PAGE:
Health

Meat and Potato Men Might Want to Watch Out

meat and potato

Some men are self-described “meat and potato” men.

While this might be an accurate description of what they like to eat, it’s not a healthy lifestyle, and it has nothing to do with the red meat that raises a man’s risk for heart disease.

It doesn’t matter how they’re prepared — broiled, baked, mashed or fried — potatoes have the potential to heighten your blood pressure. Studies indicate that eating four or more servings of potatoes per week has been linked to an increased blood pressure rate.

Your rate of developing high blood pressure is 11 percent higher when you eat boiled, baked or mashed spuds, while your chance is 17 percent higher when you eat fried potatoes.

Potato chips didn’t appear to increase a person’s risk, though. Who would have thought?

The high glycemic index rating of potatoes appears to form the connection between potatoes and high blood pressure, since foods high on the glycemic index raise blood pressure quickly. However, not all experts agree that this is the reason. One nutritionist states that the link between potatoes and high blood pressure comes from what you put on your potatoes. Potatoes themselves contain healthy nutrients, such as potassium, vitamin C, energy and fiber, but when you smother them in butter and sour cream or deep-fry them, the negatives of the fats outweighs the benefits of the potato.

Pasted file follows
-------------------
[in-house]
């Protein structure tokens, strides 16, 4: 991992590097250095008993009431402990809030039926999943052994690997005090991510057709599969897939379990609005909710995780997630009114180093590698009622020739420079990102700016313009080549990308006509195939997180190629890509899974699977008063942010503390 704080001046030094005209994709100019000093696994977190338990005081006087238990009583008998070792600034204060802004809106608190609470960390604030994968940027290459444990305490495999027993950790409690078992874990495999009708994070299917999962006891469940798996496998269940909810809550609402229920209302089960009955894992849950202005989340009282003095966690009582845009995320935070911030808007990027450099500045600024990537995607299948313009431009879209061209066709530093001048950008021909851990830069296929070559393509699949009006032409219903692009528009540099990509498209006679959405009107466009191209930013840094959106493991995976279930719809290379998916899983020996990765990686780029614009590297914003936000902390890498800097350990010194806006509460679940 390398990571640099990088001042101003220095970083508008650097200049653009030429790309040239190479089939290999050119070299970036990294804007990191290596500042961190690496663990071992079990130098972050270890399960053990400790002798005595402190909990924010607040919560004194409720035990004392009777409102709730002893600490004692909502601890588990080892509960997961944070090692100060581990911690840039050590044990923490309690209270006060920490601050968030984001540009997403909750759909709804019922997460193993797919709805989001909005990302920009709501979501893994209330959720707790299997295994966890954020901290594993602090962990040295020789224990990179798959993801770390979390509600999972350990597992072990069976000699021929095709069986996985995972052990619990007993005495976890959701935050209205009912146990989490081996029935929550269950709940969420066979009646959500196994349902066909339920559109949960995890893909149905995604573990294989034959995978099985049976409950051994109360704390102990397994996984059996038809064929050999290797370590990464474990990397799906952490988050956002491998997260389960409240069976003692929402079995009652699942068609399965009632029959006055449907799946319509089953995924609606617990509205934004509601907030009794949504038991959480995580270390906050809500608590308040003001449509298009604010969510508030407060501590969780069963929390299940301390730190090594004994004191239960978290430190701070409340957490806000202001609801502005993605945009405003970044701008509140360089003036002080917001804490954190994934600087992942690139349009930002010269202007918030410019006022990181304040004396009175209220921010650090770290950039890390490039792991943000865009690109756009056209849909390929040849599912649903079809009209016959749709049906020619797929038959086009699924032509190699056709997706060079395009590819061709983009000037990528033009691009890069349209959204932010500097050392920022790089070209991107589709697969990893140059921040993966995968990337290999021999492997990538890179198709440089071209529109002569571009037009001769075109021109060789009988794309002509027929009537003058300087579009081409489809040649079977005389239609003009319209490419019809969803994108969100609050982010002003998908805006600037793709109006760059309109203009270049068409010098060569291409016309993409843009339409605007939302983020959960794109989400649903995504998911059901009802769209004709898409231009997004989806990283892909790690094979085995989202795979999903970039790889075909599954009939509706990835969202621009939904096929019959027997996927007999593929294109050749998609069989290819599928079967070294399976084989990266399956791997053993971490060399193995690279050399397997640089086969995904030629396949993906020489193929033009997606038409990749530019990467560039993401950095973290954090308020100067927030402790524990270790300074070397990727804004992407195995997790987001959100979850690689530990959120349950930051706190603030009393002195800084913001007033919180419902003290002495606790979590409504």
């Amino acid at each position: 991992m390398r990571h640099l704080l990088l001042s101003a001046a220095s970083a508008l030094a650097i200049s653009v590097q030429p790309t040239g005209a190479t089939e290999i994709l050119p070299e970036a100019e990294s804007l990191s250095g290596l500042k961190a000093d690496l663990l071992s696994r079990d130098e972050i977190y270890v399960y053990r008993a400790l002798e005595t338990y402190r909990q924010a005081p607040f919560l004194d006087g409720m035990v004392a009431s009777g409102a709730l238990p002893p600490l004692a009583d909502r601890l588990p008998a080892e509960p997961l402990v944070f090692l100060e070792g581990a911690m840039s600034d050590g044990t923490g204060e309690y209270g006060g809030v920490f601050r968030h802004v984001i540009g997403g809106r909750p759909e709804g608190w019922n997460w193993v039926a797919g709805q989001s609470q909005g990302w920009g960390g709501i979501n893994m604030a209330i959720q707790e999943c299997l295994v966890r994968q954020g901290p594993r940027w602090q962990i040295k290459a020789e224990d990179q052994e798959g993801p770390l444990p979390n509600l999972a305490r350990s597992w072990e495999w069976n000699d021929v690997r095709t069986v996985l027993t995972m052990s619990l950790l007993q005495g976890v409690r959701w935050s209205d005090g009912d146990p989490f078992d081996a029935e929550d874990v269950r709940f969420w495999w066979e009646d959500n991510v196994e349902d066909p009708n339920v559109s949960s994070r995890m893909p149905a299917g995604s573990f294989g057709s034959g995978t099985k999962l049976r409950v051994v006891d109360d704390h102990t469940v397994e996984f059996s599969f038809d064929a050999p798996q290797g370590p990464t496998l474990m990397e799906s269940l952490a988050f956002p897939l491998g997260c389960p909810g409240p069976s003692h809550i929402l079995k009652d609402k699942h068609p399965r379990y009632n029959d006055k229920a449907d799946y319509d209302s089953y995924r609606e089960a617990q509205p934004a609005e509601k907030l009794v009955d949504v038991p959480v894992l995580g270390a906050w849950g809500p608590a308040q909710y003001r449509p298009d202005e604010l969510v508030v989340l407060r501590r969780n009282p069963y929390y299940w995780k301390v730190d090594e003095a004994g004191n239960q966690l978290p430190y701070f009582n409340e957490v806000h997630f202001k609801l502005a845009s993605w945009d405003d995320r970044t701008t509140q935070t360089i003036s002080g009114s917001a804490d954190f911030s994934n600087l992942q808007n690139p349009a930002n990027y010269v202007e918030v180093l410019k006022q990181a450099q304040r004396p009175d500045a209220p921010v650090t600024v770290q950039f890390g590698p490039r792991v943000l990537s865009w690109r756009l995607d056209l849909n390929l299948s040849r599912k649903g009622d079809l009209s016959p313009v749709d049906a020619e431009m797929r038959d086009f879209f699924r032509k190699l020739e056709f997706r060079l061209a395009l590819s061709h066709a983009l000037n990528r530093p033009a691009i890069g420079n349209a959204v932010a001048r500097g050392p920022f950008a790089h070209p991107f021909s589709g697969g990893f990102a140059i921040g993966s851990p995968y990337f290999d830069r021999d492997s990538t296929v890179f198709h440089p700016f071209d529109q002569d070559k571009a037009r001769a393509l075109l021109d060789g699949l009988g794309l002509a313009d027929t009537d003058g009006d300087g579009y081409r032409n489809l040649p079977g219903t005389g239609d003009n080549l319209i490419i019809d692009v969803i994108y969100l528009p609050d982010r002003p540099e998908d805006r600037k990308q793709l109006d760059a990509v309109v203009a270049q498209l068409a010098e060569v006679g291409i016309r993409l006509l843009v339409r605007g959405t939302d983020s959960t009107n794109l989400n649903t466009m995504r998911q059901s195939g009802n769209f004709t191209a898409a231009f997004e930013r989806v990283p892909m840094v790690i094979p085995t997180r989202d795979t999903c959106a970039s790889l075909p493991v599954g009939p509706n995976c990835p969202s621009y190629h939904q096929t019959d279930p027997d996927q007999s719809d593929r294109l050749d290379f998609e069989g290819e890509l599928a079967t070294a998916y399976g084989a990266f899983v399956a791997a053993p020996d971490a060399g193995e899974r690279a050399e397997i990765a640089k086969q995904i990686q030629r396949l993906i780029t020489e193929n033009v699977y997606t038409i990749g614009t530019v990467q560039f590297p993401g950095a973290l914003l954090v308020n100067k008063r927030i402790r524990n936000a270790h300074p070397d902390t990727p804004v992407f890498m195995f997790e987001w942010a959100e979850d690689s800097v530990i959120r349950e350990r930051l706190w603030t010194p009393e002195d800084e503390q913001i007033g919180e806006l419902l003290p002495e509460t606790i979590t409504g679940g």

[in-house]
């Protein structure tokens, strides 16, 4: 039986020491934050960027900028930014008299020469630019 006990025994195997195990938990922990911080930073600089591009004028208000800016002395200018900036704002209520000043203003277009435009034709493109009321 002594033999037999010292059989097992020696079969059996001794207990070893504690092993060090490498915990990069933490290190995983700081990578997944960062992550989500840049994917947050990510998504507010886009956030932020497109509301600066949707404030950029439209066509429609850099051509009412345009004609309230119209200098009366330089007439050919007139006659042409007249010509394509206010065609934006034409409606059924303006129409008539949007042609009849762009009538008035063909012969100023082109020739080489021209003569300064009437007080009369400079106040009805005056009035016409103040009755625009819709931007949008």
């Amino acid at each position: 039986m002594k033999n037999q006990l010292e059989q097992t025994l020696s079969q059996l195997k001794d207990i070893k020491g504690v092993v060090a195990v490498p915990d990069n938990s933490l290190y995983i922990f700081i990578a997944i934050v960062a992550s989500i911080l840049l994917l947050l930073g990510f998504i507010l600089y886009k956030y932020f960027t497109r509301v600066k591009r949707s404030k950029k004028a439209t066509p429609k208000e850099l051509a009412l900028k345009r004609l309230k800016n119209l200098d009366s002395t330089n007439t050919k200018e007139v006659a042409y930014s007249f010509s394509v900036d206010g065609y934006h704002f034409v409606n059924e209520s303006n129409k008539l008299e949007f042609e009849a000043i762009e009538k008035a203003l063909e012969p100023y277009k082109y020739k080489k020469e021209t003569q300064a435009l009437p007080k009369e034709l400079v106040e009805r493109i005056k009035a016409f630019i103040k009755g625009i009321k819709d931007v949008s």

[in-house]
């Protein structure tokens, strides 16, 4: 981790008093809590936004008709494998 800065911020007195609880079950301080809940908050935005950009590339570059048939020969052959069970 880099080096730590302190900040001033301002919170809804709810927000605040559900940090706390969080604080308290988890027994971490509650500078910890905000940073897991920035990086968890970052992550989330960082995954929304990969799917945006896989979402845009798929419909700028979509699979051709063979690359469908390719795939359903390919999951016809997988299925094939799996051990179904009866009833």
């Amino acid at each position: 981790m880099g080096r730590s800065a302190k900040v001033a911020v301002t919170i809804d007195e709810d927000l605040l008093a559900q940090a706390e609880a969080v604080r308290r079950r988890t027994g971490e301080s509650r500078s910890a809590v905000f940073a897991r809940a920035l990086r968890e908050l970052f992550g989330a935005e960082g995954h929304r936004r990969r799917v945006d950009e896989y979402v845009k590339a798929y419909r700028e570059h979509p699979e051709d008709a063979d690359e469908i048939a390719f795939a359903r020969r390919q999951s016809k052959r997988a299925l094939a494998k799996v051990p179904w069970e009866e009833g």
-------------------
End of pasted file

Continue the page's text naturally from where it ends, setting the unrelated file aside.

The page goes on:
Although the study doesn’t clearly point out a relationship between potatoes and high blood pressure, potatoes do have the potential to increase your risk. Although you don’t need to go on a low-carb diet to decrease your risk for hypertension, researchers are urging individuals to replace one serving of potatoes with a non-starchy vegetable such as broccoli to decrease the chances.

To combat the problem, it’s best to not only reduce your potato intake, but to also pay attention as to how the potatoes are prepared. Opt for spuds without salt and butter on them; instead, use salsa or seasonings for flavor. Live by the rule that only one-quarter of your plate should comprise starchy vegetables.

To Top